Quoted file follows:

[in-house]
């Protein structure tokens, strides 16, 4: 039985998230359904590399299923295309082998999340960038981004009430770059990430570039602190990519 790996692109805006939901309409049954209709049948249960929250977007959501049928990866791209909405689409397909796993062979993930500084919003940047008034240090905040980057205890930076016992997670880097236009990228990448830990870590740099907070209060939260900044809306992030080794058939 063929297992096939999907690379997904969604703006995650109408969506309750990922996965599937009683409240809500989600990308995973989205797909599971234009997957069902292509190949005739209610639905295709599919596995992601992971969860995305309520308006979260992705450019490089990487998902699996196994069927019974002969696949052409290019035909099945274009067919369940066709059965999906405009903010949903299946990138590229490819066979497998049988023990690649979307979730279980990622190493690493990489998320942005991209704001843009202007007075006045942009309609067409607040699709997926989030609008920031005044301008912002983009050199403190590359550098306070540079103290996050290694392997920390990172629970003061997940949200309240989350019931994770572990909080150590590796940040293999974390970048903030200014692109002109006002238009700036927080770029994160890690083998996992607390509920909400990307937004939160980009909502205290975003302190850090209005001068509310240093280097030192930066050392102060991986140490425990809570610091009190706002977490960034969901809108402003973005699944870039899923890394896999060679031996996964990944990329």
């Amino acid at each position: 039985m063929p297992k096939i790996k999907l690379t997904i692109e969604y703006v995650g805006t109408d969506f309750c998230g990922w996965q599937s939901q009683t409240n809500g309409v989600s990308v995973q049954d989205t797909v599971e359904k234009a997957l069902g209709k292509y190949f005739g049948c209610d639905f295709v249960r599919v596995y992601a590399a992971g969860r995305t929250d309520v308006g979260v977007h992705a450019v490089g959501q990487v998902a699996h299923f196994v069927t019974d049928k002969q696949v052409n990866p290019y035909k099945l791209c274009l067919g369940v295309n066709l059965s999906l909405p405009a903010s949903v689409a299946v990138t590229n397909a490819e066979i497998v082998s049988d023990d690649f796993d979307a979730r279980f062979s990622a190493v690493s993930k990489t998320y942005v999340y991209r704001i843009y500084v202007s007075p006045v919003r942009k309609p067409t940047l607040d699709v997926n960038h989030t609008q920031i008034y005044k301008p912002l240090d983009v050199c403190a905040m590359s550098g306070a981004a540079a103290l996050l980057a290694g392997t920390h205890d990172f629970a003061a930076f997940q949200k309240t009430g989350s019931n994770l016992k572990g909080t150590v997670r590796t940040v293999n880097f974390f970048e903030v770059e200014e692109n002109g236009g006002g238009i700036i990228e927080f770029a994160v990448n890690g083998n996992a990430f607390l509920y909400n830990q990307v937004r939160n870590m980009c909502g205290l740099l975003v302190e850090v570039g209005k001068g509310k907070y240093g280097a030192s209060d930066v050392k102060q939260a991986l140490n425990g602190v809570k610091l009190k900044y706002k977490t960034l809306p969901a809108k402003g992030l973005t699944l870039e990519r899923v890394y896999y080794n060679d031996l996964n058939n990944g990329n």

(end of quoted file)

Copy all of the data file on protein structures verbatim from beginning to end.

[in-house]
């Protein structure tokens, strides 16, 4: 039985998230359904590399299923295309082998999340960038981004009430770059990430570039602190990519 790996692109805006939901309409049954209709049948249960929250977007959501049928990866791209909405689409397909796993062979993930500084919003940047008034240090905040980057205890930076016992997670880097236009990228990448830990870590740099907070209060939260900044809306992030080794058939 063929297992096939999907690379997904969604703006995650109408969506309750990922996965599937009683409240809500989600990308995973989205797909599971234009997957069902292509190949005739209610639905295709599919596995992601992971969860995305309520308006979260992705450019490089990487998902699996196994069927019974002969696949052409290019035909099945274009067919369940066709059965999906405009903010949903299946990138590229490819066979497998049988023990690649979307979730279980990622190493690493990489998320942005991209704001843009202007007075006045942009309609067409607040699709997926989030609008920031005044301008912002983009050199403190590359550098306070540079103290996050290694392997920390990172629970003061997940949200309240989350019931994770572990909080150590590796940040293999974390970048903030200014692109002109006002238009700036927080770029994160890690083998996992607390509920909400990307937004939160980009909502205290975003302190850090209005001068509310240093280097030192930066050392102060991986140490425990809570610091009190706002977490960034969901809108402003973005699944870039899923890394896999060679031996996964990944990329």
């Amino acid at each position: 039985m063929p297992k096939i790996k999907l690379t997904i692109e969604y703006v995650g805006t109408d969506f309750c998230g990922w996965q599937s939901q009683t409240n809500g309409v989600s990308v995973q049954d989205t797909v599971e359904k234009a997957l069902g209709k292509y190949f005739g049948c209610d639905f295709v249960r599919v596995y992601a590399a992971g969860r995305t929250d309520v308006g979260v977007h992705a450019v490089g959501q990487v998902a699996h299923f196994v069927t019974d049928k002969q696949v052409n990866p290019y035909k099945l791209c274009l067919g369940v295309n066709l059965s999906l909405p405009a903010s949903v689409a299946v990138t590229n397909a490819e066979i497998v082998s049988d023990d690649f796993d979307a979730r279980f062979s990622a190493v690493s993930k990489t998320y942005v999340y991209r704001i843009y500084v202007s007075p006045v919003r942009k309609p067409t940047l607040d699709v997926n960038h989030t609008q920031i008034y005044k301008p912002l240090d983009v050199c403190a905040m590359s550098g306070a981004a540079a103290l996050l980057a290694g392997t920390h205890d990172f629970a003061a930076f997940q949200k309240t009430g989350s019931n994770l016992k572990g909080t150590v997670r590796t940040v293999n880097f974390f970048e903030v770059e200014e692109n002109g236009g006002g238009i700036i990228e927080f770029a994160v990448n890690g083998n996992a990430f607390l509920y909400n830990q990307v937004r939160n870590m980009c909502g205290l740099l975003v302190e850090v570039g209005k001068g509310k907070y240093g280097a030192s209060d930066v050392k102060q939260a991986l140490n425990g602190v809570k610091l009190k900044y706002k977490t960034l809306p969901a809108k402003g992030l973005t699944l870039e990519r899923v890394y896999y080794n060679d031996l996964n058939n990944g990329n």